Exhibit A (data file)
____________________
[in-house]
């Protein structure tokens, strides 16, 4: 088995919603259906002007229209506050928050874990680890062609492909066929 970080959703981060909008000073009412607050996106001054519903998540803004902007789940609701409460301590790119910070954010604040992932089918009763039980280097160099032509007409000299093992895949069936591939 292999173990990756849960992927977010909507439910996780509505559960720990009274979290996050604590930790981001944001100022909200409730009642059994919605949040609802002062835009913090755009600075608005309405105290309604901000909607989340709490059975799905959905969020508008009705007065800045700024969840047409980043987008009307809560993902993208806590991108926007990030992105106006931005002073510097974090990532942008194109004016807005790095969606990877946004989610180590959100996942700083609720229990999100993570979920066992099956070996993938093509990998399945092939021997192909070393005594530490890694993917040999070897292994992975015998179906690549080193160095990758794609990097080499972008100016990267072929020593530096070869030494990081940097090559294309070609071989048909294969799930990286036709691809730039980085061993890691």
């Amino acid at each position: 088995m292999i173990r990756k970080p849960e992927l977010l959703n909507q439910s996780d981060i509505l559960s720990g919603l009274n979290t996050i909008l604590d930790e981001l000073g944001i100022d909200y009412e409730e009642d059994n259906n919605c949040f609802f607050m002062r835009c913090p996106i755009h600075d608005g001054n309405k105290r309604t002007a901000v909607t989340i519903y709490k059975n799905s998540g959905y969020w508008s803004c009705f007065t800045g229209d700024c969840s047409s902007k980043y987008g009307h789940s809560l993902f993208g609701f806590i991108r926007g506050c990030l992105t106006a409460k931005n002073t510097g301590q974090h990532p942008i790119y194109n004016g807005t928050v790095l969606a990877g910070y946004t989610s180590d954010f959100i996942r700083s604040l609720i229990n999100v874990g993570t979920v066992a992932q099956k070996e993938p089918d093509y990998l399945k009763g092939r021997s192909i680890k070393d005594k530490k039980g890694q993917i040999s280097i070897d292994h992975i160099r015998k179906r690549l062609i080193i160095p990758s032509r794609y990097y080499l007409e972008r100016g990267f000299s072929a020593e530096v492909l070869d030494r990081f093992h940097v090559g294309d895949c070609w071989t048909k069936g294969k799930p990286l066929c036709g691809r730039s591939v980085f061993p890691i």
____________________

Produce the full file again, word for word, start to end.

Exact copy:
[in-house]
């Protein structure tokens, strides 16, 4: 088995919603259906002007229209506050928050874990680890062609492909066929 970080959703981060909008000073009412607050996106001054519903998540803004902007789940609701409460301590790119910070954010604040992932089918009763039980280097160099032509007409000299093992895949069936591939 292999173990990756849960992927977010909507439910996780509505559960720990009274979290996050604590930790981001944001100022909200409730009642059994919605949040609802002062835009913090755009600075608005309405105290309604901000909607989340709490059975799905959905969020508008009705007065800045700024969840047409980043987008009307809560993902993208806590991108926007990030992105106006931005002073510097974090990532942008194109004016807005790095969606990877946004989610180590959100996942700083609720229990999100993570979920066992099956070996993938093509990998399945092939021997192909070393005594530490890694993917040999070897292994992975015998179906690549080193160095990758794609990097080499972008100016990267072929020593530096070869030494990081940097090559294309070609071989048909294969799930990286036709691809730039980085061993890691």
């Amino acid at each position: 088995m292999i173990r990756k970080p849960e992927l977010l959703n909507q439910s996780d981060i509505l559960s720990g919603l009274n979290t996050i909008l604590d930790e981001l000073g944001i100022d909200y009412e409730e009642d059994n259906n919605c949040f609802f607050m002062r835009c913090p996106i755009h600075d608005g001054n309405k105290r309604t002007a901000v909607t989340i519903y709490k059975n799905s998540g959905y969020w508008s803004c009705f007065t800045g229209d700024c969840s047409s902007k980043y987008g009307h789940s809560l993902f993208g609701f806590i991108r926007g506050c990030l992105t106006a409460k931005n002073t510097g301590q974090h990532p942008i790119y194109n004016g807005t928050v790095l969606a990877g910070y946004t989610s180590d954010f959100i996942r700083s604040l609720i229990n999100v874990g993570t979920v066992a992932q099956k070996e993938p089918d093509y990998l399945k009763g092939r021997s192909i680890k070393d005594k530490k039980g890694q993917i040999s280097i070897d292994h992975i160099r015998k179906r690549l062609i080193i160095p990758s032509r794609y990097y080499l007409e972008r100016g990267f000299s072929a020593e530096v492909l070869d030494r990081f093992h940097v090559g294309d895949c070609w071989t048909k069936g294969k799930p990286l066929c036709g691809r730039s591939v980085f061993p890691i």